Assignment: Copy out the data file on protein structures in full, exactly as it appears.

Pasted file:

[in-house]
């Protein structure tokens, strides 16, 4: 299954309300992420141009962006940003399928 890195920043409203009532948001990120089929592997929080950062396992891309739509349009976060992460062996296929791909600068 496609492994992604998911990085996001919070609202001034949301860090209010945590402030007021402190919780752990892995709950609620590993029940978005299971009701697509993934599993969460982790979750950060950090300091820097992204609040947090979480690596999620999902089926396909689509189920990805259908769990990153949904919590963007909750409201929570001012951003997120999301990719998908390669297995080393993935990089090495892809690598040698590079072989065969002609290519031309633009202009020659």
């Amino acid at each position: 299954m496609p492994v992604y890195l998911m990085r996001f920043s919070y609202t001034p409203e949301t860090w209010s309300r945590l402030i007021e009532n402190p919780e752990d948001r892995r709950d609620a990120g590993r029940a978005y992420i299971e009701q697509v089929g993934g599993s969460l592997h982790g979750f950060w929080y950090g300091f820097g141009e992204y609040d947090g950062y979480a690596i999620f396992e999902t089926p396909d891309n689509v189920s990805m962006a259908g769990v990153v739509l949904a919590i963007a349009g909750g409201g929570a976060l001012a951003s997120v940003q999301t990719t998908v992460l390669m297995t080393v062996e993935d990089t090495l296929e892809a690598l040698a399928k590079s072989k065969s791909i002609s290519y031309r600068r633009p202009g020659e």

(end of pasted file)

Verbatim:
[in-house]
């Protein structure tokens, strides 16, 4: 299954309300992420141009962006940003399928 890195920043409203009532948001990120089929592997929080950062396992891309739509349009976060992460062996296929791909600068 496609492994992604998911990085996001919070609202001034949301860090209010945590402030007021402190919780752990892995709950609620590993029940978005299971009701697509993934599993969460982790979750950060950090300091820097992204609040947090979480690596999620999902089926396909689509189920990805259908769990990153949904919590963007909750409201929570001012951003997120999301990719998908390669297995080393993935990089090495892809690598040698590079072989065969002609290519031309633009202009020659």
């Amino acid at each position: 299954m496609p492994v992604y890195l998911m990085r996001f920043s919070y609202t001034p409203e949301t860090w209010s309300r945590l402030i007021e009532n402190p919780e752990d948001r892995r709950d609620a990120g590993r029940a978005y992420i299971e009701q697509v089929g993934g599993s969460l592997h982790g979750f950060w929080y950090g300091f820097g141009e992204y609040d947090g950062y979480a690596i999620f396992e999902t089926p396909d891309n689509v189920s990805m962006a259908g769990v990153v739509l949904a919590i963007a349009g909750g409201g929570a976060l001012a951003s997120v940003q999301t990719t998908v992460l390669m297995t080393v062996e993935d990089t090495l296929e892809a690598l040698a399928k590079s072989k065969s791909i002609s290519y031309r600068r633009p202009g020659e």